Tag Archives for " sound effects "
Most people (even many audio engineers) don’t realize that the sound effects that they hear in a movie aren’t real. They’re recreated to sound more dramatic or “more real” than they actually sound. That’s the job of the Foley artist, and there aren’t many of them, even in Hollywood.
The process is named after Jack Foley, who started working at Universal Pictures back in 1914 in the era of silent films. When the first picture with sound was being made, the producers realized that the microphones weren’t picking up much beyond the dialog and the movie sound needed help if it was going to be another close to realistic. The call went out around the lot for anyone who had previously worked on radio, where live sound effects were part of many of the broadcasts. Foley stepped up and used what he already knew, and discovered many new tricks for adding sound effects to movies along the way. Most of his methods are still used today.
What’s interesting about the following video (from the Great Big Story network’s Frontiers series) is the everyday objects that are used by Warner Bros. Foley artists Alyson Moore and Chris Moriana.
I’m lucky in that I live close to most of the big Hollywood studios (I can walk down the block to 2 of them, with 2 others a bike ride away), so I’ve been in Foley stages numerous times over the years. They always strike me as someone’s messy garage, yet everything is there for a reason. This video is only the tip of the iceberg of how Foley works.[photo: Warner Bros Sound]
I have great respect for sound designers in that they not only have to create effects that not only sound totally real but, in many cases, better than real. That last part is the key that will continue to keep them working despite a new algorithm from some MIT researchers that can independently add realistic sound effects to silent videos.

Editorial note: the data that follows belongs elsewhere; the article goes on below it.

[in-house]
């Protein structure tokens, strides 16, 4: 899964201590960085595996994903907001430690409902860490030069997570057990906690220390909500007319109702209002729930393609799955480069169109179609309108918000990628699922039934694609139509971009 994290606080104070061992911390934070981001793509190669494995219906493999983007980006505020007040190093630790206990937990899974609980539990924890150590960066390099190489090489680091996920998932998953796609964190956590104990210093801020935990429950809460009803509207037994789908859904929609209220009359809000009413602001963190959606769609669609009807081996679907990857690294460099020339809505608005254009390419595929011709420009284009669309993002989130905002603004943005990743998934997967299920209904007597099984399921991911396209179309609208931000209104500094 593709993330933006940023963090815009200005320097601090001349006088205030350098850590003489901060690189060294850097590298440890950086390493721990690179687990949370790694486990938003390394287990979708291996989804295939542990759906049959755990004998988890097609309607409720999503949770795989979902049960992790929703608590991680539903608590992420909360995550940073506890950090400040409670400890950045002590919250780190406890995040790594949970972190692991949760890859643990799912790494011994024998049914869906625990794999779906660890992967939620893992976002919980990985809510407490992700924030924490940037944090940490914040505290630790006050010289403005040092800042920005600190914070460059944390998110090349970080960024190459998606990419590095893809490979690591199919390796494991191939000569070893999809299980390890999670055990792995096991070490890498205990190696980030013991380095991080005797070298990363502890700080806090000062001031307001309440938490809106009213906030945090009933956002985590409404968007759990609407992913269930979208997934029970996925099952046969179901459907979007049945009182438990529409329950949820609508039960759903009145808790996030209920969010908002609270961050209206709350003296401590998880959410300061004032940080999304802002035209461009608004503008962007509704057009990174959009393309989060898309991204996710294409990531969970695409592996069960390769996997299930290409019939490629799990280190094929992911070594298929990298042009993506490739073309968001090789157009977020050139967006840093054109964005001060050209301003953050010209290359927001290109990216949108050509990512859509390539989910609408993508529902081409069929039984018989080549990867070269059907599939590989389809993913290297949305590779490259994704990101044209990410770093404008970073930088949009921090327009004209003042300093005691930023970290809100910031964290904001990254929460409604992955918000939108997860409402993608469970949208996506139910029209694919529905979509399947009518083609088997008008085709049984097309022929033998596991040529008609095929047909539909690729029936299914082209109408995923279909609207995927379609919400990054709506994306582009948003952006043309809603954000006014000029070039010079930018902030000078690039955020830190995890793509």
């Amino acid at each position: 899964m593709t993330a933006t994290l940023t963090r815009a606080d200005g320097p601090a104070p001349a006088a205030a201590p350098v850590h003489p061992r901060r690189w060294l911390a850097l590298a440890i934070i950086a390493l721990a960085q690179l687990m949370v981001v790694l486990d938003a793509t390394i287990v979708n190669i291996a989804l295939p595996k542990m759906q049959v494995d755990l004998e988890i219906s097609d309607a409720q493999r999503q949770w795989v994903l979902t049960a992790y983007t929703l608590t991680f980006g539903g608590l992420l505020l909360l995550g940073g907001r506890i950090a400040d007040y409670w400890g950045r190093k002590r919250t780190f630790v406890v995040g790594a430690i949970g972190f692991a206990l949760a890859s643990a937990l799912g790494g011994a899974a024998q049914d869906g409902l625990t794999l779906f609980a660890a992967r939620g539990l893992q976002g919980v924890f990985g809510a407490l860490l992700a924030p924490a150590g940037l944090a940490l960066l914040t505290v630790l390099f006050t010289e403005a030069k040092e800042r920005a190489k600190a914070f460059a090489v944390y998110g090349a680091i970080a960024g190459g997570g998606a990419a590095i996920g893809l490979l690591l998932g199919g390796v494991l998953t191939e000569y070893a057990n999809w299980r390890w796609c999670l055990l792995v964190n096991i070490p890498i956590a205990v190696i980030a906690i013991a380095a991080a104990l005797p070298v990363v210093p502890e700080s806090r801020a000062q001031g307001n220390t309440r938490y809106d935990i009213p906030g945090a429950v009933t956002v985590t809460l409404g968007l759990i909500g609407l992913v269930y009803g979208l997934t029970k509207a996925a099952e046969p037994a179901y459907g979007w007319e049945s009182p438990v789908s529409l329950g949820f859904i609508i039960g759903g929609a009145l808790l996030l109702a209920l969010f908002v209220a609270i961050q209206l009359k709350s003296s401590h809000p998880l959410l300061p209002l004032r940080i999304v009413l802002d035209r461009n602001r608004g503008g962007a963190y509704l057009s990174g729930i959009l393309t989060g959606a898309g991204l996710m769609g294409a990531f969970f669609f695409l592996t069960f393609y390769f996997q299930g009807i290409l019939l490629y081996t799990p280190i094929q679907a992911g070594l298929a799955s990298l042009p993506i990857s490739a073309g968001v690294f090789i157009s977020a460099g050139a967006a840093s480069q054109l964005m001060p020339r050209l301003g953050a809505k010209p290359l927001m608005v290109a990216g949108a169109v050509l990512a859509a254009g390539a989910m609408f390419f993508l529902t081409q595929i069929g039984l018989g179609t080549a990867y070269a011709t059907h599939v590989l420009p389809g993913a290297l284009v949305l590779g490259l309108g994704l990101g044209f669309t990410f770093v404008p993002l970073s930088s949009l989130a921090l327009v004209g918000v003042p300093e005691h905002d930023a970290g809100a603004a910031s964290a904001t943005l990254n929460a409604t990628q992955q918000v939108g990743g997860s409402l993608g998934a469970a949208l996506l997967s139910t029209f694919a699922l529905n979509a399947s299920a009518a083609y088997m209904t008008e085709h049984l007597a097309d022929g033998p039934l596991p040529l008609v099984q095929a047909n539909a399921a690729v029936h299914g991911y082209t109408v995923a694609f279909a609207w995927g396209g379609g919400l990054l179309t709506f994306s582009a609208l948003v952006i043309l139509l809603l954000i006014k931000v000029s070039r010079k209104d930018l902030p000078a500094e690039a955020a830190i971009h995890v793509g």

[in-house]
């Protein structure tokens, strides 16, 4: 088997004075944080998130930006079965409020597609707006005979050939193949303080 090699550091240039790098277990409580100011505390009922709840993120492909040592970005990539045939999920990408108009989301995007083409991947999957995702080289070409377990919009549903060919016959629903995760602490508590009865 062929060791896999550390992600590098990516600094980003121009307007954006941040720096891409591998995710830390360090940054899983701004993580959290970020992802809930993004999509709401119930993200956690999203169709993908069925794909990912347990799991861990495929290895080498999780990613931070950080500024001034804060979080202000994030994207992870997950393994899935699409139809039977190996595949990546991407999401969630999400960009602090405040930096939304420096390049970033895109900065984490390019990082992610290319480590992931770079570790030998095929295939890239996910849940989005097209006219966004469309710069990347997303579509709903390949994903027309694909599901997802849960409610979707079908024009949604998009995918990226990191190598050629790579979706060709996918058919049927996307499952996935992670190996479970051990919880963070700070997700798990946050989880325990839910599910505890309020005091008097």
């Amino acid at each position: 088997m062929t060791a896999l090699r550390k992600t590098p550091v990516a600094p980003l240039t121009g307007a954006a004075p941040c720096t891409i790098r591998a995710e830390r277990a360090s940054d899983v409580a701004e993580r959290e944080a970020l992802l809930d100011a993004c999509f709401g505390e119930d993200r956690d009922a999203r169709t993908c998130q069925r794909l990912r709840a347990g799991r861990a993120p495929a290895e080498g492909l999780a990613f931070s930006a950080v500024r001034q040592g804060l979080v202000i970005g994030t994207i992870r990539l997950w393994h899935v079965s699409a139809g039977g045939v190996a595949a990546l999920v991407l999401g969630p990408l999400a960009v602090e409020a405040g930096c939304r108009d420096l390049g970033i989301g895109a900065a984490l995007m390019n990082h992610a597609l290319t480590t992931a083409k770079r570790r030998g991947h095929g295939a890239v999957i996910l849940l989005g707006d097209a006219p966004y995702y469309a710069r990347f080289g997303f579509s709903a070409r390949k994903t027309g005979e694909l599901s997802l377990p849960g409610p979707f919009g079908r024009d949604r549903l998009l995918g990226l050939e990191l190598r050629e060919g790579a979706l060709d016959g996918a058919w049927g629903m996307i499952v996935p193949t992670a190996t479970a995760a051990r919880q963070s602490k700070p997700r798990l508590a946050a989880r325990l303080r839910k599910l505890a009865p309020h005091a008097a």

The researchers from MITCSAIL used artificial intelligence to enable a computer to learn the movements and surfaces occurring in a video and insert the appropriate sound effects. As you can see from the video below, the results are impressive.
The computer associates what it sees in the video with the appropriate sound from a database, then inserts it as needed. That should send a chill down a few sound designer’s spines.
In order to prove that the method was effective, the researchers did an A/B test on a on a number of test subjects. They showed one video that had the sound effects inserted using normal foley techniques and the other using the algorithm. In most cases, the test subjects failed to notice a difference between the two, and in some cases even preferred the one generated by the algorithm.
If you’re a sound designer reading this and fearing for your job, you needn’t be worried – yet. Although the algorithm shows promise, it has a long way to go. It’s only useful for very short clips as it tends to misfire on longer ones and play sounds at the wrong times, and it’s dependent on the sound library that it has available.
These problems will no doubt be worked out as development continues, but remember, only a sound designer good judgement can make something sound “better than live,” and judgement isn’t exactly the strong suit of computers, at least not today.